It’s cloudy about 226 days of the year in Seattle, Washington. Portland, Oregon is right behind it with 222 overcast days a year. That’s over three-fifths of the year that those of us who live west of the Cascades are bereft of sunlight. We pay for it in vitamin D deficiency, too.
The frequent thick cloud cover does not necessarily translate to rain, however. Seattle and Portland get an average of around 38 and 42 inches per year respectively. Compare that to around 36 inches for Chicago, 56 for Miami, or 42 for Boston and you see that the total precipitation in the major cities of the northwest isn’t far from what most Americans experience. The major difference is that the rainy season is much longer, drawn out over nine months of the year, with little relief from grey skies even while rain isn’t falling.
Washingtonians and Oregonians will likely have to break out the umbrellas soon, however, because this winter is going to be exceptionally wet in the Pacific Northwest. This place that normally has long, cool, rainy winters is about to experience an even longer, cooler, rainier one, the reason for which is easy to say, but harder to explain: La Niña.
La Niña is the climactic counterpart to El Niño. Most people are probably used to hearing one or both of those names invoked to explain the weather, but forecasters rarely explain what these phenomena are and how they affect regional weather patterns.
El Niño and La Niña are sea-surface temperature anomalies that occur in the equatorial pacific. El Niño is what we call the warm anomaly while La Niña is the cool phase. They’re actually one half of a coupled phenomenon called “ENSO” an acronym for El Niño / Southern Oscillation. The Southern Oscillation half of the phenomenon is a measurement of the change in atmospheric pressure between the island of Tahiti and the city of Darwin, Australia. These two measurements, sea-surface temperature and atmospheric pressure, move together. During El Niño events, sea-surface temps are high over the eastern pacific and, correspondingly, the atmospheric pressure in that region is low. The opposite is true during La Niña; sea-surface temperatures are low from the central pacific to the coast of South America and that area experiences relatively high atmospheric pressure.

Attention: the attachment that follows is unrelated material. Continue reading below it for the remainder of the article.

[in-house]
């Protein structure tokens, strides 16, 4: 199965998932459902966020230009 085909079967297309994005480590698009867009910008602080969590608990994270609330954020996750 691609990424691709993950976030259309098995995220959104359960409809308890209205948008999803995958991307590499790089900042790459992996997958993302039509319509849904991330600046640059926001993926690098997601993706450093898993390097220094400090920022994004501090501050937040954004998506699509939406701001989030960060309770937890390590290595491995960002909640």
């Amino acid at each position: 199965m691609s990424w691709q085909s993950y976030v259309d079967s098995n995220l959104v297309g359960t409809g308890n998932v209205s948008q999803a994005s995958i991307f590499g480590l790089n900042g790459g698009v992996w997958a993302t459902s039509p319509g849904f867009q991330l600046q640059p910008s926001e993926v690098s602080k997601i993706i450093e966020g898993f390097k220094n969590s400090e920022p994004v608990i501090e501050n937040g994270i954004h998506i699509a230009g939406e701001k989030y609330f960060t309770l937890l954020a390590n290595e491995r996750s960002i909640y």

So, how does an event happening way down at the equator affect weather in the Pacific Northwest? It does so by forcing changes in the flow of the Pacific Jet Stream, a west-to-east flowing swift air current. The changes in atmospheric pressure associated with La Niña push the jet stream further north than its customary track, bringing storms along with it.
To the left, the NOAA graphic shows the course of the Pacific Jet during El Niño (top) and La Niña (bottom). Niña brings the jet stream directly over the Pacific Northwest.
As the Oregon map above indicates, this winter we can expect an increase in precipitation of three inches or more over the regions shaded in dark green. Temperatures are likely to be slightly lower to boot, so don’t be surprised if we have one or more significant snow or ice events in the valley regions this year. (We all know how well that turns out around here.) Snow pack will be higher, and snow at lower elevations is likely, increasing the opportunities for rain-on-snow events that are frequent causes of flooding.
ENSO is a local phenomenon that has global ramifications. The map below gives a general impression of the dramatic effects that people around the world feel from this climate signal.
If you’re a Portland resident and are interested in learning more about what to expect this winter, I suggest you attend this event: The 18th Annual “What Will Winter Be Like?” Meeting. Saturday, October 16th from 10:00 am to noon at OMSI. It’s free, and I hear tell there’ll be prizes.
Photo credit: Lightning – Crater Lake, OR by delriophoto.com on Flickr.